Angles of Repose is the brand new release of a 2-year-old recording made at Chapelle Sainte PhilomĂ¨ne, an old chapel in the south of France. Mat and dad Joe Maneri brought the veteran bassist Barre Phillips into the fold for these very personal music-making sessions, and ECM saw fit to share the results with us. The fine recording only hints at what must have been a gorgeous session, but the downside of playing in a church, I suppose, is an ...read more
Preface Strength is Happiness. Strength is itself victory.In weakness and cowardice there is no happiness.When you wage a struggle, you might win or you might lose.But regardless of the short-term outcome, the very fact of yourcontinuing to struggle is proof of your victory as a human being. ~ Daisaku Ikeda At some point in life everyone will encounter events requiring struggle. That struggle ...read more
Perception is reality. But perception is an unfortunate consequence of opinion and rarely is opinion validated by substance. And perception of Joe Maneri corresponds with his lamentable mainstream obscurity. However, Maneri's obscurity is not his failure, but our own.
All About Jazz: Let's start from the beginning.
Joe Maneri: Music was the only thing that was interesting to me. But I suppose it was because my mother played opera on the radio everyday and I was attracted to it. And ...read more
For decades, the Boston-based musician Joe Maneri has pursued his singular vision of a freely improvised music based on extensive use of microtones. He often includes his son Mat in his projects. On Angles Of Repose , the Maneris are joined by the prodigiously gifted bassist Barre Phillips in a program of ten free improvisations.
These performances unfold gradually, often with one of the musicians playing a phrase, and the others reacting with variations on the opening phrase. The elder ...read more
Even the most organic music, in the hands of certain players, can take on a completely other-worldly tinge, somehow managing to feel both rooted in reality yet evocative of alien vistas. Reedman Joe Maneri has been exercising that neck of the woods over a fifty-year career that has seen him emerge as one of the progenitors of modern creative music. Where creative music differs from free jazz is that while improvisation is equally paramount, there is nothing to tie it, ...read more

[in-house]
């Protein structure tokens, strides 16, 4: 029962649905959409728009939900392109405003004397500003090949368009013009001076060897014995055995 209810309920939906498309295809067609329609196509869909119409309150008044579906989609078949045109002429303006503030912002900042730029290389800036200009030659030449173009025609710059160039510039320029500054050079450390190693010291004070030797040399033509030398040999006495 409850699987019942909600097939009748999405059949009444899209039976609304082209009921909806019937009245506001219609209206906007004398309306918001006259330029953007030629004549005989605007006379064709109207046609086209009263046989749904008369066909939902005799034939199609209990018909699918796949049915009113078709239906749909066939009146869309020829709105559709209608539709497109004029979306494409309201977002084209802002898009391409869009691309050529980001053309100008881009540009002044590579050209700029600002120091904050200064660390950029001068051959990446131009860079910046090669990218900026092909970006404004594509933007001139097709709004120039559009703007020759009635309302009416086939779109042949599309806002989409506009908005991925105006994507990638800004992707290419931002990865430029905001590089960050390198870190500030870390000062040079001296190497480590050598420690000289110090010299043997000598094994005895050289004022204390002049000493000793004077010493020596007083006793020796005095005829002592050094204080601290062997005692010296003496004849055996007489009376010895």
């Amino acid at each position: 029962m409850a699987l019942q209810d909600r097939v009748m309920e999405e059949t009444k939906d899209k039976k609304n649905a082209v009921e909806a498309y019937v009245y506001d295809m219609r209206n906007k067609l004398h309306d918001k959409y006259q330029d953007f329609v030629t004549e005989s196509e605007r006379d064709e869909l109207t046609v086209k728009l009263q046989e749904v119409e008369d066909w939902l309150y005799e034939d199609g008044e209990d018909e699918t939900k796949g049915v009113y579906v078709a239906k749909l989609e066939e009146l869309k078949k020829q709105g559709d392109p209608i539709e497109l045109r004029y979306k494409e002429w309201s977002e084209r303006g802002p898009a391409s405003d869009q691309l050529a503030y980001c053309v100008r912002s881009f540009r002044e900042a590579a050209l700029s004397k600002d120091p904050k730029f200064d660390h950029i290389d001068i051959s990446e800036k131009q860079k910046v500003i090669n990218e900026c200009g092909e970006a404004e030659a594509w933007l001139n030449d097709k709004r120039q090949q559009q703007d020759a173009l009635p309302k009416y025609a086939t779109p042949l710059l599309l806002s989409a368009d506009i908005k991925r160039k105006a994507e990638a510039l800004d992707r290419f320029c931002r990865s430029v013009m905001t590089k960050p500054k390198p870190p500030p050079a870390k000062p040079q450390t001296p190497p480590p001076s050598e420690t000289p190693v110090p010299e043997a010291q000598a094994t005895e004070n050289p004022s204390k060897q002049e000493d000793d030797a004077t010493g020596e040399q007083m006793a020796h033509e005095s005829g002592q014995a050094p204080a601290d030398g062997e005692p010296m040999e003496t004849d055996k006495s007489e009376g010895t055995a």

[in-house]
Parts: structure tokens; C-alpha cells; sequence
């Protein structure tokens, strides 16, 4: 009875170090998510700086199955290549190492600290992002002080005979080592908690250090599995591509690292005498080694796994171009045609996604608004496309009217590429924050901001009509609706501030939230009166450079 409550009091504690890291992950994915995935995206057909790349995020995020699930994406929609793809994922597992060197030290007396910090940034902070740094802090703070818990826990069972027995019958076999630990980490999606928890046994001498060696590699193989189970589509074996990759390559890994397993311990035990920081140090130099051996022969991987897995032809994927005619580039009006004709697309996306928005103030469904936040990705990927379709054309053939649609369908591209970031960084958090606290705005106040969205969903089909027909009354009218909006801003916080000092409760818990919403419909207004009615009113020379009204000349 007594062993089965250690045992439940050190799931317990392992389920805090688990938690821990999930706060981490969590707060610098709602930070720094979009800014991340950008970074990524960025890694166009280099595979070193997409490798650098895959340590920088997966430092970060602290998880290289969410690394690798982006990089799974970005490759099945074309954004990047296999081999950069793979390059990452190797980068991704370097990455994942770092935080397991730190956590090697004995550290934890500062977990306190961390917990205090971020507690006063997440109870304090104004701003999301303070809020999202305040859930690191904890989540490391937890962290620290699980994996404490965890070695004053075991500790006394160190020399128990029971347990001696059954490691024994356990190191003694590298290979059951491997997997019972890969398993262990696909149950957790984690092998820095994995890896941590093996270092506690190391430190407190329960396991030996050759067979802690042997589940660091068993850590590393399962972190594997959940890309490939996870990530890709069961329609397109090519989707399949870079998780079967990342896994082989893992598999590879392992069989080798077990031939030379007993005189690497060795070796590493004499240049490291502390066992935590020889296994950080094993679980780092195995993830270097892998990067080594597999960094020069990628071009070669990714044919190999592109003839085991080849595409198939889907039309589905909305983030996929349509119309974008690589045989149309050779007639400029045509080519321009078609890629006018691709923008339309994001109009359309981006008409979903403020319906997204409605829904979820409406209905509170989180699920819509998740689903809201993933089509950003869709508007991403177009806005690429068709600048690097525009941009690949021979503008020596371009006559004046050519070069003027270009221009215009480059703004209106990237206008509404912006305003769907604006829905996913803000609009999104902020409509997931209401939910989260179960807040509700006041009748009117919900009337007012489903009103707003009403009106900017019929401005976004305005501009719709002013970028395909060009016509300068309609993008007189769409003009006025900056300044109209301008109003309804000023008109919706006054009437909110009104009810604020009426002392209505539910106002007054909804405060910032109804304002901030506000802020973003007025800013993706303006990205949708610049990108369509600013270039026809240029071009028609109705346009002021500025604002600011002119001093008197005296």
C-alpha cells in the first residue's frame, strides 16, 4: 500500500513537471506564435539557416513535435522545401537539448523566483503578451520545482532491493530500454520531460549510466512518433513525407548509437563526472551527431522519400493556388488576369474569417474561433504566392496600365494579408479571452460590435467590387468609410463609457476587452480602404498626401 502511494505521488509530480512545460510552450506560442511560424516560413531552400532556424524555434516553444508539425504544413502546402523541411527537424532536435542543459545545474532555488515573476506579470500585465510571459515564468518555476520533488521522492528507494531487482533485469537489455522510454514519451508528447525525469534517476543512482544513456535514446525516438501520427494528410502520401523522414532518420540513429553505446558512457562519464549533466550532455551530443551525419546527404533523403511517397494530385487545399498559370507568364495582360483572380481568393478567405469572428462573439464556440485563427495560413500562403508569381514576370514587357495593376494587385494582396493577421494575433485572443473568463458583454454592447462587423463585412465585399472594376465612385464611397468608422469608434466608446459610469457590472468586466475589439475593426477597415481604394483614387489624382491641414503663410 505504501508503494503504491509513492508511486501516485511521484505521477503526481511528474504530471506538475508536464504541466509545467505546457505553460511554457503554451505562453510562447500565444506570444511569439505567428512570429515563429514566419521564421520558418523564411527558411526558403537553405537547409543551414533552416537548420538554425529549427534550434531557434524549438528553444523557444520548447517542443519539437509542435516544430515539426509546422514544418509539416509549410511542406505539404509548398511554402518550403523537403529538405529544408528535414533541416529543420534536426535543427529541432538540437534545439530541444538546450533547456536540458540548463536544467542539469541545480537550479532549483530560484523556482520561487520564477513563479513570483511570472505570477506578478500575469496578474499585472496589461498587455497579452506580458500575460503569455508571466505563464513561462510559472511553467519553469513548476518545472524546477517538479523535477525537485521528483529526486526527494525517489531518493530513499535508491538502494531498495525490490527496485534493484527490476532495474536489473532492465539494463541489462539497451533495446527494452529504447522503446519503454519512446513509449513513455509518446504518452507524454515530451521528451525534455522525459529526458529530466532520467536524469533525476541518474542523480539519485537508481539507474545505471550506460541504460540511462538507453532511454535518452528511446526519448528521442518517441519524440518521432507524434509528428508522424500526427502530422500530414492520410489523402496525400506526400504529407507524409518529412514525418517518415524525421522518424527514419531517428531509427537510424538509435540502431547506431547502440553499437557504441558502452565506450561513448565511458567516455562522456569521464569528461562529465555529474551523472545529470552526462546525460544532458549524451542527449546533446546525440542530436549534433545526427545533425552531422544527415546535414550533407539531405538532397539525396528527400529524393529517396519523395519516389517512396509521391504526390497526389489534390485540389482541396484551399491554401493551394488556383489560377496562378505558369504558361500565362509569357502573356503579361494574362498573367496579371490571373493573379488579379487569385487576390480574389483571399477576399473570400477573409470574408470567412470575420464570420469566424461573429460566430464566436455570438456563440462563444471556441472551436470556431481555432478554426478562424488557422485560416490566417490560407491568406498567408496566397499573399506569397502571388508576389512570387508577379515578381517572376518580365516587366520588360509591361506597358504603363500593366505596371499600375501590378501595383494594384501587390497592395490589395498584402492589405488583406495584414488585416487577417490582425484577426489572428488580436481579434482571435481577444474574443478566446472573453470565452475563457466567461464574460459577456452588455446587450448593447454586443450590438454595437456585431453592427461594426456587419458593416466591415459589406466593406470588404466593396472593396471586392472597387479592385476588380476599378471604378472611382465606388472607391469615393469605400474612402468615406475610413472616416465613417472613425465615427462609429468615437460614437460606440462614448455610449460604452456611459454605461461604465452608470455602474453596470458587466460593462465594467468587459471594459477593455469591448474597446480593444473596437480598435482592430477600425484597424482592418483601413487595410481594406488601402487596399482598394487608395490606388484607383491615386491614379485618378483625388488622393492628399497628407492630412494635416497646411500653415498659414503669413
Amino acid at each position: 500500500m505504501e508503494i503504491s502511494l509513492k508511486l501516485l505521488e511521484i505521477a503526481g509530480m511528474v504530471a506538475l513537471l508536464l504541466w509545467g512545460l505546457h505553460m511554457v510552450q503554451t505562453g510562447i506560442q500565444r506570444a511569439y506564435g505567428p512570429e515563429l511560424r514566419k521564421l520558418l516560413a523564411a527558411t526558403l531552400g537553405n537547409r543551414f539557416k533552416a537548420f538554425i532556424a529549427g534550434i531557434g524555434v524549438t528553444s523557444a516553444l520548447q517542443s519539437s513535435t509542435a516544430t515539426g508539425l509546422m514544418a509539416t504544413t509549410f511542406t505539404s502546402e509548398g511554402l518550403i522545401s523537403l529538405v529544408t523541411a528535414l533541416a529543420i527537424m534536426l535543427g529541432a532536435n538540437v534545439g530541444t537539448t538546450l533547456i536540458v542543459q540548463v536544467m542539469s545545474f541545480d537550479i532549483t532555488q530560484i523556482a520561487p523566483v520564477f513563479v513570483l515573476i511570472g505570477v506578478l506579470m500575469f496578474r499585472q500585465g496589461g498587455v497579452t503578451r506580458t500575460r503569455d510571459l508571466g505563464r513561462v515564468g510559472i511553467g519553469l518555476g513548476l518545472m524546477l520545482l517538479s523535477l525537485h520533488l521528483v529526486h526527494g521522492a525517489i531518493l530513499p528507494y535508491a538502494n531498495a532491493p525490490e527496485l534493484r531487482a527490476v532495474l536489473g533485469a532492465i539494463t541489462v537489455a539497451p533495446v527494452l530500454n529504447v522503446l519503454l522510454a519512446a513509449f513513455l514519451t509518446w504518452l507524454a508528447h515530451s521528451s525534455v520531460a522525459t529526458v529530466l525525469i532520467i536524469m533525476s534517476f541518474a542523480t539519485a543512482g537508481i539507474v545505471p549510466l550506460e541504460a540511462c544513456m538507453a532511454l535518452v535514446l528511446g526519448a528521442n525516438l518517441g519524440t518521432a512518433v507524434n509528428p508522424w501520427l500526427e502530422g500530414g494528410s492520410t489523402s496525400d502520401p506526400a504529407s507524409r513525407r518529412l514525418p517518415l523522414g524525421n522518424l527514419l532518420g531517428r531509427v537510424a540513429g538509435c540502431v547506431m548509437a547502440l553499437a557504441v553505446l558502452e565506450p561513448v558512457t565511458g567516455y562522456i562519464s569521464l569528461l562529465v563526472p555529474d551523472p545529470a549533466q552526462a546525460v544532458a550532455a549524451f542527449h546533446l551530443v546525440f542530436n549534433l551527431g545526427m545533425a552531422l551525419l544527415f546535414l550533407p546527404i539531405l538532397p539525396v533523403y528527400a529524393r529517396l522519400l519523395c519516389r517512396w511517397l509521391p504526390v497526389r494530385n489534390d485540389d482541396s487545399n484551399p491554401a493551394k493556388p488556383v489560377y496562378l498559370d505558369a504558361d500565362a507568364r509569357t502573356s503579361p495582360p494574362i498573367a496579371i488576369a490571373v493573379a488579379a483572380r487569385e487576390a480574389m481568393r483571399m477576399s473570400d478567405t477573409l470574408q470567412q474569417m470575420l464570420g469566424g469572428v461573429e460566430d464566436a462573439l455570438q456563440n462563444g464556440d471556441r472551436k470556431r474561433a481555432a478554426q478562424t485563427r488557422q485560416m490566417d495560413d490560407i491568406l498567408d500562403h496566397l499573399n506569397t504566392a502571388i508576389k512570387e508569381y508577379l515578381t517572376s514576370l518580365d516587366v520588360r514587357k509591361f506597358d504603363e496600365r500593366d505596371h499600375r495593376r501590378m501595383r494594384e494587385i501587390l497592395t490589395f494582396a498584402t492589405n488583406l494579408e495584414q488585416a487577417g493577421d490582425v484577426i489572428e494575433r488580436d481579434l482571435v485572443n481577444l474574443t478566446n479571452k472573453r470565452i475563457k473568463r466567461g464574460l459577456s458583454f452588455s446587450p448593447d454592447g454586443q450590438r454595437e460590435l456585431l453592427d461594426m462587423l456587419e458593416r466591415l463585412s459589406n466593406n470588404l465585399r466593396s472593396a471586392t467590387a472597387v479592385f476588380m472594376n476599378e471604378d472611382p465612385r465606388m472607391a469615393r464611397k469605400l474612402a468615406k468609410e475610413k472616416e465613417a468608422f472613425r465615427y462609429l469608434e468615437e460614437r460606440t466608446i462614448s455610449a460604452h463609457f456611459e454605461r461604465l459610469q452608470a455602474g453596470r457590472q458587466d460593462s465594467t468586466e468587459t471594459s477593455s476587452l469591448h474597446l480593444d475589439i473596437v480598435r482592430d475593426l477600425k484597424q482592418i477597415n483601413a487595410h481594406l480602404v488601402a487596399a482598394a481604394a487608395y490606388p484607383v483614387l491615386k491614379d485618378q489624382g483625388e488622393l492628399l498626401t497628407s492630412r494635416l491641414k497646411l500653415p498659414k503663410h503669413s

With this release, Joe Maneri (woodwinds) and his equally well-known son, Mat (viola) enlist a modern jazz/free improvising super group. However, history dictates that raw talent is not a prerequisite for success. Although that notion serves as the antithesis to what is conveyed here, on this fine program consisting of open-ended dialogue and yearning lines. The artists’ interactions most assuredly emanate from the spirit within. The message is complex yet starkly personalized – where all semblances of rhythm are reduced ...read more
With this new release, the Swiss 'hatOLOGY' record label serves up six pieces culled form a live 1995 performance, featuring the trio's permutations of microtonal passages, call and response techniques, and unorthodox harmonic fabrications. On the 26-minute opener, Some And Then Some," tenor saxophonist Joe Maneri renders an amalgamation of half-tones and abstract, blues-based lines along with emotive howls and shrieks, as violinist Mat Maneri and guitarist Joe Morris engage in circular, three-way dialogue atop a bevy of intertwining textures. ...read more
No one gloms the spotlight on Voices Lowered, as the musicians' draw upon a spontaneous group related effort consisting of three-way conversations, micro-themes and abstract lyricism. With works such as Dirty Daisies , the band conveys a circular flow, accentuated by Joe Maneri's brawny tenor sax lines in conjunction with Joe Morris' intricately executed single note passages and Steven Lantner's sweeping chord progressions and rhythmic underpinnings. The trio also pursues succinctly developed statements amid a perceivable domino-type effect, as they ...read more